You’ve got to hand it to schools with their “zero-tolerance” policies. A first-grader dares to point his finger as a pretend gun and he’s suspended. A kindergartner whispers grace before tucking into her lunch and she is greeted with a tongue-lashing by the “lunch lady.”
Schools know what’s good for their young charges. They know that firearms and prayer are bad. They also know that sexual indoctrination is good. So when Chicago Public Schools sanctions a sex ed curriculum that includes teaching fifth-graders how to perform anal sex, the district is somewhat surprised when parents raise objections.
Maybe it was the reality that schools see no problem teaching kindergarten-age children about masturbation that prompted Duval County Public Schools to permit the following question on a homework handout for an eleventh-grade course in anatomy:
Ursula was devastated when her boyfriend broke up with her after having sex. To get revenge, she had sex with his best friend the next day. Ursula had a beautiful baby girl 9 months later. Ursula has type O blood, her ex-boyfriend is type AB blood, and his best friend is type A blood. If her baby daddy is her ex-boyfriend, what could her baby’s possible blood type(s) NOT be?
The question leaves no stone unturned. It includes teen sex, revenge sex, and teen pregnancy. The only thing missing is teen abortion.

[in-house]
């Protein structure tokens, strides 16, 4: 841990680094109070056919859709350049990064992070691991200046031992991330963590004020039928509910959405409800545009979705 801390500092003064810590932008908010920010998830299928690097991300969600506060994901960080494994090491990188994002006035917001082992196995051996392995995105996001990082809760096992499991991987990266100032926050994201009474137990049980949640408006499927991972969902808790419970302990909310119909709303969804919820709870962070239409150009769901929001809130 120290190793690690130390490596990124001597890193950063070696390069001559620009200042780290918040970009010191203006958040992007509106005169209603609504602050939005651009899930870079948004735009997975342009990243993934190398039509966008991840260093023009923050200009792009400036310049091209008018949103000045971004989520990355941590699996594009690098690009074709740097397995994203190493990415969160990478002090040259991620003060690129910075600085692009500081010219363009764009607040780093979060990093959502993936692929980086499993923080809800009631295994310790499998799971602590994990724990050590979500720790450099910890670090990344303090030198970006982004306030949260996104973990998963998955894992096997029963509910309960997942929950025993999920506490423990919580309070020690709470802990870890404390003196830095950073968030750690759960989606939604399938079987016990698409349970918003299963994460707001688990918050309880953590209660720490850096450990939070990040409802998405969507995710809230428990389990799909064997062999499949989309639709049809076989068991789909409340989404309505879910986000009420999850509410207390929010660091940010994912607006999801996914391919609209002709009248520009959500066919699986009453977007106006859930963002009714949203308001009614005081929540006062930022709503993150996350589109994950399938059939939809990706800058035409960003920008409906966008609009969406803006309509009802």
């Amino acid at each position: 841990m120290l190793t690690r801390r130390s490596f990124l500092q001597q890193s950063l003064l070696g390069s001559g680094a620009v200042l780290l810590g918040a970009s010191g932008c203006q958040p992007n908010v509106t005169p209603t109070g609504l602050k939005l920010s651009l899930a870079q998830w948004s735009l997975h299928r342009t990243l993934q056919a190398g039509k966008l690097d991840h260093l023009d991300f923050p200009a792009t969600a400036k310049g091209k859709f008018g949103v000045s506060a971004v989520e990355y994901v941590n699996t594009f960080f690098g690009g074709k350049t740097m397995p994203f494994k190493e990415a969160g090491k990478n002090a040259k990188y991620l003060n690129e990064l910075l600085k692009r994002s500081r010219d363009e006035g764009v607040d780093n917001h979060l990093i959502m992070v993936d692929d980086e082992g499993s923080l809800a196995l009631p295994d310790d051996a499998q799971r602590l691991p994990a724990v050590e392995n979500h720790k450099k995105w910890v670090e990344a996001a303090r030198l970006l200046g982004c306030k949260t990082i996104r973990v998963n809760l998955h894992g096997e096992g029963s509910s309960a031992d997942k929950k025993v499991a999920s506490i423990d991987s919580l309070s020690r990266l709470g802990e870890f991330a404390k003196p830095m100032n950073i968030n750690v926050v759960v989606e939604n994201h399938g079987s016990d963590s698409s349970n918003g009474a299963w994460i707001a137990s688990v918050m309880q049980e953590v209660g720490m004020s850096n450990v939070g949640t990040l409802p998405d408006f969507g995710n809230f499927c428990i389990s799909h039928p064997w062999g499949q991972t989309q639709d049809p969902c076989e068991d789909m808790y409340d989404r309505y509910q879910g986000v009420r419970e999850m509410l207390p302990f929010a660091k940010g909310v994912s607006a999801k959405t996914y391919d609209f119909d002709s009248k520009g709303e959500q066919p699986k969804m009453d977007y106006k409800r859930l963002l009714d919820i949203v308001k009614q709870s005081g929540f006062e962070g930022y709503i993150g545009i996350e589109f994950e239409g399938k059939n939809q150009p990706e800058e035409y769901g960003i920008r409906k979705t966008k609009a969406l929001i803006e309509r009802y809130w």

What makes the question that much more odious is that it wasn’t even presented in a sex ed course.
Understandably, one incensed father blew the whistle on the school. Via Jacksonville NBC affiliate WTLV:
Omar Austin told First Coast News that when his daughter, an eleventh grader at Westside High School, first read him the question, he thought it was a joke.
“Those type of questions should be left for reality TV and soap operas, not an eleventh grader’s anatomy class,” Austin said.
“The words ‘baby daddy’ and ‘baby mama’ being used, that’s foresight,” Austin said. “The fact that she’s having sex with one guy and to get revenge on this guy she has sex with his best friend the next day? I mean, that’s just not something that I want to teach any student.”
The school district was of course shocked — shocked, I tell you. They released a statement containing all the right buzz words. The called the assignment “highly inappropriate” and said they are “conducting a review of the situation” so that “appropriate and corrective action” can be taken.
But one school board member named Scott Shine spoke independently, telling reporters he is waiting on confirmation of the worksheet’s legitimacy. “We have to confirm,” he is quoted as saying, “did someone put this in here as a sabotage?”
Meet the next president of the school board!